The report from the Social Security trustees this week showing the Social Security trust fund running out three years earlier than predicted last year, is certain to revive talk of entitlement reform on the campaign trail.
The Obama administration quickly said it would not consider any fundamental changes to the program, while Mitt Romney's campaign criticized the president's inaction on the entitlement program. (Romney generally supports raising the retirement age for younger workers.)
The familiar debate between the candidates will continue. But an article in Forbes brings up a fundamental point about how to understand the Social Security trust fund that illustrates why all sides can find justification for their point of view in the trustees' report.
In Forbes, Jeffrey Brown points out that there are two main ways to look at Social Security -- as a self-contained program or part of the federal budget that contributes to the deficit. He channels the Committee for a Responsible Federal Budget to argue the latter position in a hypothetical debate against the National Academy of Social Insurance. An excerpt:
NASI: “Of course the interest should count as income. The interest grows the trust funds, and the trust funds represent a legal claim by the trust funds that will be backed by the full faith and credit of the U.S. government.”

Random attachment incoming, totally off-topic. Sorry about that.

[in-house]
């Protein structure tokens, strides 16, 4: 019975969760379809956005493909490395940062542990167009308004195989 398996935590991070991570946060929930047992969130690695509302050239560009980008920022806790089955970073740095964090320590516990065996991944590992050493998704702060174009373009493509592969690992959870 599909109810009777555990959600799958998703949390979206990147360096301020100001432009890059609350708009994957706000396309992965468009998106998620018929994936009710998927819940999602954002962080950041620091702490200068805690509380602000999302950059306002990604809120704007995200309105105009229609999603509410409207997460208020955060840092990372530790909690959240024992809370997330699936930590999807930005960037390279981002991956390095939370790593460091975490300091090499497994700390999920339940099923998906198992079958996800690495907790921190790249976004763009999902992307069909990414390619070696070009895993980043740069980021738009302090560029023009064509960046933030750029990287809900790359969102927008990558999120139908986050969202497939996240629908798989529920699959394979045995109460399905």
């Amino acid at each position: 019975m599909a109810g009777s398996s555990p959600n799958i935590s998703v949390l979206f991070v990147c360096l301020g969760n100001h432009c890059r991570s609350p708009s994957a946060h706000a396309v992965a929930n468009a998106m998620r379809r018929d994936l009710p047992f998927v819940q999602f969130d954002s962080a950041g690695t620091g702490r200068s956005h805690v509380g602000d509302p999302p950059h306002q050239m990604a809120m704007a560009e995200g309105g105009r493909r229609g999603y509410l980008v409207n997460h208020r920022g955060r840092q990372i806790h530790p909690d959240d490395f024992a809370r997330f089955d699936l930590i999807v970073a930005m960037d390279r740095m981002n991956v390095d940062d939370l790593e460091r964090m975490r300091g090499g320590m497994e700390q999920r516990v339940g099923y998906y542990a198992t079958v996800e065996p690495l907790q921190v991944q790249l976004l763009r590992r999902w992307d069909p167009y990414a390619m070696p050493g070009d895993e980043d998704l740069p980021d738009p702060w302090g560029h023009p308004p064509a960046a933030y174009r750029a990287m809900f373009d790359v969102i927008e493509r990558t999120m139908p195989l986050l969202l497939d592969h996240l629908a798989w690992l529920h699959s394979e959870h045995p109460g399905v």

CRFB: “Yes, but while these bonds – and their interest – represent an asset to Social Security, they are a liability to the U.S. Treasury. And because the Treasury spent that money rather than saving it, it is crazy to think that we should count this as income. The interest payments are just an accounting fiction, not a real flow of money into the government as a whole.”
CRFB itself explored the difference in how you can interpret Social Security's impact on the budget in a paper last year, concluding the program is in need of reform regardless of how you view it.
And CRFB echoed that conclusion in their analysis of the 2012 trustees report:
The significant deterioration in Social Security's projections should be alarming. Large immediate benefit cuts face disability benefit recipients in only five years, while overall insolvency looms in twenty years. These dates should give a sense of urgency to lawmakers.
Social Security card image via ShutterStock